SLEEP Abstract Supplement
Daytime sleepiness is characterized by an increased likelihood of falling asleep and adversely impacts youth’s academic performance, behavior, and mood. The National Sleep Foundation Survey (2006) found almost 50% of youth sleep 1 to 2 hours less than the recommended 9 hours per night and 60% report daytime sleepiness. The Pediatric Daytime Sleepiness Scale (PDSS; Drake et al., 2003) is a self-report questionnaire used to evaluate the likelihood of youth falling asleep in various everyday situations. The original PDSS was developed with an English-speaking American sample (Mage=11.8; SD=.6 years), and the measure was thought to assess a uni-dimensional construct: daytime sleepiness. The PDSS has previously been translated into a Spanish version for an Argentinean sample (Mage=13.3; SD=1.5 years).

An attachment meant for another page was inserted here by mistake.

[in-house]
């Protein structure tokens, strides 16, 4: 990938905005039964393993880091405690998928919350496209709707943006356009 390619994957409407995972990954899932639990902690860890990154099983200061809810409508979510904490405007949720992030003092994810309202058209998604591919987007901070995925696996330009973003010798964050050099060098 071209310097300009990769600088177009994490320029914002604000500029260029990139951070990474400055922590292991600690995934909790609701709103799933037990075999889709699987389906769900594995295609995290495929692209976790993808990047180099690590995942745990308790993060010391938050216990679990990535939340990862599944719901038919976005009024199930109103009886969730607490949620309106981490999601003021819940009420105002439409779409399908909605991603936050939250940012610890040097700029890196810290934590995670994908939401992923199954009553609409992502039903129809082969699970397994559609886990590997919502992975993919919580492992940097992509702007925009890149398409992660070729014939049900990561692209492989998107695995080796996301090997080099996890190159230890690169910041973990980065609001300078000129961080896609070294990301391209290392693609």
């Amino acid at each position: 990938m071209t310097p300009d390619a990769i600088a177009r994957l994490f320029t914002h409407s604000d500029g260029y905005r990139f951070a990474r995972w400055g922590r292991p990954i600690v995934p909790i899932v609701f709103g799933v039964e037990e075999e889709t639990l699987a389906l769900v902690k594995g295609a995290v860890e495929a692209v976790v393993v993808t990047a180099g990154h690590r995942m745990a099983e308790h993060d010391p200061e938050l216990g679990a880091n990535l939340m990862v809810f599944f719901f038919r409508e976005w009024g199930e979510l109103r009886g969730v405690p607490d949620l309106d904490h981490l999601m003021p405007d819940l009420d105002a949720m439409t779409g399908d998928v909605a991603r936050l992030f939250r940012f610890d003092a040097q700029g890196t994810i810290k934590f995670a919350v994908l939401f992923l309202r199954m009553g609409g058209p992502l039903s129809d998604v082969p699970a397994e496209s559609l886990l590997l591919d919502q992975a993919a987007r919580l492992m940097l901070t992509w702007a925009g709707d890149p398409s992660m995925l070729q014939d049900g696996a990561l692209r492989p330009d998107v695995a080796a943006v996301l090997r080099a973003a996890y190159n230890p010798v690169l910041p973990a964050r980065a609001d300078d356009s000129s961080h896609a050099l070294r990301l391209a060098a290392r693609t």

Jarrin, D. C.; McGrath, J. J.; Drake, C. L.; Bukowski, W. M.; O'Loughlin, J.; and Santo, Jonathan Bruce, "The Reliability of the Factor Structure of the Pediatric Daytime Sleepiness Scale in both a Spanish-Colombian and French-Canadian Version" (2009). Psychology Faculty Publications. 14.